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‘Three Billboards’ brings to light internal struggle and pain

Mildred Hayes (Frances McDormand) paces near her billboards that protest the police's lack of action on her daughter's rape and murder in Martin McDonagh's dark comedy drama 'Three Billboards Outside Ebbing, Missouri.' This film has been nominated for 7 awards, including Best Picture and Best Original Screenplay for McDonagh. Photo: Fox Searchlight
Mildred Hayes (Frances McDormand) paces near her billboards protesting the police’s lack of action on her daughter’s rape and murder case in Martin McDonagh’s dark comedy drama ‘Three Billboards Outside Ebbing, Missouri.’ This film has been nominated for seven Academy Awards, including Best Picture and Best Original Screenplay for McDonagh. Photo: Fox Searchlight

Deeply emotional and darkly humorous, “Three Billboards” is a messy drama, designed to ignite an internal moral conflict within its viewers. It is a dark script, and the humor within makes one question whether they should find it funny or be deeply disturbed. Set in the fictional town of Ebbing, Missouri,Three Billboards focuses on a contemporary, white, blue-collar community in the deep South.

The film follows Mildred Hayes (Frances McDormand) as she seeks justice for her daughter’s brutal assault and murder, and in turn, find closure for herself. She rents three billboards that question whether the town’s sheriff, Bill Willoughby (Woody Harrelson) has done enough in pursuing her daughter’s killer. These billboards create conflict between her and her son, as well as the brutish and corrupt Officer Jason Dixon (Sam Rockwell)

The writing shines in “Three Billboards.” Intricately woven layers of complex social commentary on a variety of topics take aim at rape culture and police brutality; the commentary hopes to promote racial discourse. It forces a viewer to evaluate their own sense of morality, by attempting to redeem characters who perhaps are unredeemable. It turns on a dime, leaving viewers without solid moral ground, placing them in a perpetual grey area.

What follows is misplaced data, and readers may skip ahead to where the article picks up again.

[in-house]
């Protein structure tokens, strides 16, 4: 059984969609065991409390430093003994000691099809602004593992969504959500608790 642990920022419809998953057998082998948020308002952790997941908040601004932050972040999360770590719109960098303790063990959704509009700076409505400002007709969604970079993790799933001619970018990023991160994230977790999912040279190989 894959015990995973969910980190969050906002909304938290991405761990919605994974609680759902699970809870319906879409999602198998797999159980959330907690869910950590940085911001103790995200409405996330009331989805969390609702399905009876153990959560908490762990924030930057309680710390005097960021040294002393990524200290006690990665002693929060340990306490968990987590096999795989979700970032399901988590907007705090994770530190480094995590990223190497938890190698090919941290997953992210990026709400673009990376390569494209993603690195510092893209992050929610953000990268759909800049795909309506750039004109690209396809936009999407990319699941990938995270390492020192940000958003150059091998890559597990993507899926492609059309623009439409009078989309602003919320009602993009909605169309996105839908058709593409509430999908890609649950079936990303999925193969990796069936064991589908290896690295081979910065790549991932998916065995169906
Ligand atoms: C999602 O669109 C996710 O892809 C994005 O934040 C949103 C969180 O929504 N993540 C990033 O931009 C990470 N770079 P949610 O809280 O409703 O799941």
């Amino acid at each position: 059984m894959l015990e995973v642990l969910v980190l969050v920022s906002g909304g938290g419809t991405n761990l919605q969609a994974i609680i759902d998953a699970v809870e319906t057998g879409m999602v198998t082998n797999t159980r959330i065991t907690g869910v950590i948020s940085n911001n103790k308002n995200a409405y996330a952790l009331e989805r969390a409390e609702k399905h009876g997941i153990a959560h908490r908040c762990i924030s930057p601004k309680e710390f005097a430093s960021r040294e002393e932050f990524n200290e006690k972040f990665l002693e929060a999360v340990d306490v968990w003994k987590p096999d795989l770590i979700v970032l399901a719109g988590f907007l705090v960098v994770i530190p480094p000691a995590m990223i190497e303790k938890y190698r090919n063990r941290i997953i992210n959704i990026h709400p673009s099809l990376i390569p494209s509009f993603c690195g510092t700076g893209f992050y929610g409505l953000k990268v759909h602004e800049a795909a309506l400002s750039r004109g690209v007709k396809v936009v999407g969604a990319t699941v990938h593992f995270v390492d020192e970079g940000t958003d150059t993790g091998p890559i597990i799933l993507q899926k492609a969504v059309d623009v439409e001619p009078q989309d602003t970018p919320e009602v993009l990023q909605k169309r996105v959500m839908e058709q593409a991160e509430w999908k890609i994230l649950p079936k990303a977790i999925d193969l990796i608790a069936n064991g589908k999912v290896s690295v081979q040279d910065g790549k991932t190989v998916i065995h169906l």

The theme of complex morals and redemption is most easily identified in the character arc of Officer Dixon. In the beginning of the film, the audience receives the impression that Dixon tortured a black man in his custody; later we see him throw Red (Caleb Landry Jones), the man who rents the billboards, out of a window. By the end of the film however, Dixon and Hayes have found a mutual respect for one another, and although they are not friends, they are begrudging allies. This revelation is one that a viewer struggles with; can Dixon’s newfound virtue compensate for his previous misdeeds?

Carter Burwell’s original soundtrack for “Three Billboards” complements the film perfectly. At some points, the music is extremely subtle and nearly unnoticeable, but at other times can be blatantly or even painfully obvious. The style and timing of the music truly make this film a dark comedy — uplifting, perky operas are sometimes sung in scenes of sadness or violence, and when there is no music at all, the brutality of the film grounds the viewer in reality.

Throughout the film, director Martin McDonagh, who most recently won a Golden Globe for Best Screenplay, for his work on Three Billboards uses mostly close-up shots to portray intimate interactions between characters. These shots are extremely effective, but can make the film somewhat slow depending on how well the viewer follows the characters’ relationships with each other.

The characters of Hayes, Willoughby, and Dixon are portrayed masterfully by Frances McDormand, Woody Harrelson, and Sam Rockwell, respectively. They are not overly dramatic, leaving some room for the audience to guess their thoughts. One interference is Woody Harrelson. By no fault of his own, his face has become associated with his previous clowny characters — there is some initial difficulty in dropping this image and taking up his more serious role as the chief of police.

McDonagh beautifully weaves together vengeance, growth, race, and brutality to create a stunning masterpiece in ‘Three Billboards Outside Ebbing, Missouri.’

‘Three Billboards Outside Ebbing, Missouri’

1 hour, 55 minutes

Rated R for violence, language throughout, and some sexual references

Directed by Martin McDonagh

About the Contributors
Finn Mennuti
Finn Mennuti, Multimedia Manager & Business Manager
Dylan Zou
Dylan Zou, Managing Editor